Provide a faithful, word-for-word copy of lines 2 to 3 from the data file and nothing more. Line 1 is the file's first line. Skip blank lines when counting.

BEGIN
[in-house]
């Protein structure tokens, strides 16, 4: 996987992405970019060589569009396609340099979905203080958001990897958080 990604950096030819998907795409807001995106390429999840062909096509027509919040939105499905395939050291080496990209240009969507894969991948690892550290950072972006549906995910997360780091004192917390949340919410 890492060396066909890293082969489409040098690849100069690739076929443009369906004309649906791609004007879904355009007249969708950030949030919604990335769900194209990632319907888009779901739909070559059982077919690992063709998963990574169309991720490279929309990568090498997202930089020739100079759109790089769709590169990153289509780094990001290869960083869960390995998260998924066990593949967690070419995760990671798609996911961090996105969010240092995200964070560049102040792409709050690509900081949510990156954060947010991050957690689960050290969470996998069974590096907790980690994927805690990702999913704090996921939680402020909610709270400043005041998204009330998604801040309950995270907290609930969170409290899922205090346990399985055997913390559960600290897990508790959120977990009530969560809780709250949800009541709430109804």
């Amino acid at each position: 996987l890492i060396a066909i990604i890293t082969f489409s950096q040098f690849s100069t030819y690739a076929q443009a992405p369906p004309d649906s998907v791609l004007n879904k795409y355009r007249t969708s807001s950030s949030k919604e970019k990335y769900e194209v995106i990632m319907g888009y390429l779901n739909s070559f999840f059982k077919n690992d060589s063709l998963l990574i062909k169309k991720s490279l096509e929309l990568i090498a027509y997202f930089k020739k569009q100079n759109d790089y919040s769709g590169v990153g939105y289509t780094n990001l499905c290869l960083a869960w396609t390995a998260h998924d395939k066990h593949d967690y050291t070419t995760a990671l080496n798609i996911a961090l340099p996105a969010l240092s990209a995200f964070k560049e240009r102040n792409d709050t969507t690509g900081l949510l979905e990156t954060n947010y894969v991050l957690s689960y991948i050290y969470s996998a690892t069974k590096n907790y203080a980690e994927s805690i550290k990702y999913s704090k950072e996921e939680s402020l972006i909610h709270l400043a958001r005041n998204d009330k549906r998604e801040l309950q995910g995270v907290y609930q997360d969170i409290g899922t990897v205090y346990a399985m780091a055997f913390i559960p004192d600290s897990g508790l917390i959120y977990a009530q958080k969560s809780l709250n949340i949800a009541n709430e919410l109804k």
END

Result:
């Protein structure tokens, strides 16, 4: 996987992405970019060589569009396609340099979905203080958001990897958080 990604950096030819998907795409807001995106390429999840062909096509027509919040939105499905395939050291080496990209240009969507894969991948690892550290950072972006549906995910997360780091004192917390949340919410 890492060396066909890293082969489409040098690849100069690739076929443009369906004309649906791609004007879904355009007249969708950030949030919604990335769900194209990632319907888009779901739909070559059982077919690992063709998963990574169309991720490279929309990568090498997202930089020739100079759109790089769709590169990153289509780094990001290869960083869960390995998260998924066990593949967690070419995760990671798609996911961090996105969010240092995200964070560049102040792409709050690509900081949510990156954060947010991050957690689960050290969470996998069974590096907790980690994927805690990702999913704090996921939680402020909610709270400043005041998204009330998604801040309950995270907290609930969170409290899922205090346990399985055997913390559960600290897990508790959120977990009530969560809780709250949800009541709430109804």
């Amino acid at each position: 996987l890492i060396a066909i990604i890293t082969f489409s950096q040098f690849s100069t030819y690739a076929q443009a992405p369906p004309d649906s998907v791609l004007n879904k795409y355009r007249t969708s807001s950030s949030k919604e970019k990335y769900e194209v995106i990632m319907g888009y390429l779901n739909s070559f999840f059982k077919n690992d060589s063709l998963l990574i062909k169309k991720s490279l096509e929309l990568i090498a027509y997202f930089k020739k569009q100079n759109d790089y919040s769709g590169v990153g939105y289509t780094n990001l499905c290869l960083a869960w396609t390995a998260h998924d395939k066990h593949d967690y050291t070419t995760a990671l080496n798609i996911a961090l340099p996105a969010l240092s990209a995200f964070k560049e240009r102040n792409d709050t969507t690509g900081l949510l979905e990156t954060n947010y894969v991050l957690s689960y991948i050290y969470s996998a690892t069974k590096n907790y203080a980690e994927s805690i550290k990702y999913s704090k950072e996921e939680s402020l972006i909610h709270l400043a958001r005041n998204d009330k549906r998604e801040l309950q995910g995270v907290y609930q997360d969170i409290g899922t990897v205090y346990a399985m780091a055997f913390i559960p004192d600290s897990g508790l917390i959120y977990a009530q958080k969560s809780l709250n949340i949800a009541n709430e919410l109804k």